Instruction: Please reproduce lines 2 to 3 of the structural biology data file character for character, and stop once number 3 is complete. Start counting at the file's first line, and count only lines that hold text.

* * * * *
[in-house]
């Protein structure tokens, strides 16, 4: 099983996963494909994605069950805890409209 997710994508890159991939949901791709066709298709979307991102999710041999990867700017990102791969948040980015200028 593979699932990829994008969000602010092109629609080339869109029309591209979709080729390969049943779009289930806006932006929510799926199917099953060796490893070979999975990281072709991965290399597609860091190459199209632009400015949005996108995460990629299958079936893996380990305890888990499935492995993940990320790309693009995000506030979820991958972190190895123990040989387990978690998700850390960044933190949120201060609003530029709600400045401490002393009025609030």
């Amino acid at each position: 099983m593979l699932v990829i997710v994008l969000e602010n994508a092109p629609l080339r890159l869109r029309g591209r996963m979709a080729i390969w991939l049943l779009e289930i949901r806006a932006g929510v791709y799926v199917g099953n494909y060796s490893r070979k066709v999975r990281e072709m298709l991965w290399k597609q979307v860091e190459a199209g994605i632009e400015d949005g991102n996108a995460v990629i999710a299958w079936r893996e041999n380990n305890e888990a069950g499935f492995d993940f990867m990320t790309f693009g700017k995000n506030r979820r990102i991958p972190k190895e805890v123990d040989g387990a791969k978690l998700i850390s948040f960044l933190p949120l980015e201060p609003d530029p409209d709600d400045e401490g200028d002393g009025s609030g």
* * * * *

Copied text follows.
């Protein structure tokens, strides 16, 4: 099983996963494909994605069950805890409209 997710994508890159991939949901791709066709298709979307991102999710041999990867700017990102791969948040980015200028 593979699932990829994008969000602010092109629609080339869109029309591209979709080729390969049943779009289930806006932006929510799926199917099953060796490893070979999975990281072709991965290399597609860091190459199209632009400015949005996108995460990629299958079936893996380990305890888990499935492995993940990320790309693009995000506030979820991958972190190895123990040989387990978690998700850390960044933190949120201060609003530029709600400045401490002393009025609030």
């Amino acid at each position: 099983m593979l699932v990829i997710v994008l969000e602010n994508a092109p629609l080339r890159l869109r029309g591209r996963m979709a080729i390969w991939l049943l779009e289930i949901r806006a932006g929510v791709y799926v199917g099953n494909y060796s490893r070979k066709v999975r990281e072709m298709l991965w290399k597609q979307v860091e190459a199209g994605i632009e400015d949005g991102n996108a995460v990629i999710a299958w079936r893996e041999n380990n305890e888990a069950g499935f492995d993940f990867m990320t790309f693009g700017k995000n506030r979820r990102i991958p972190k190895e805890v123990d040989g387990a791969k978690l998700i850390s948040f960044l933190p949120l980015e201060p609003d530029p409209d709600d400045e401490g200028d002393g009025s609030g």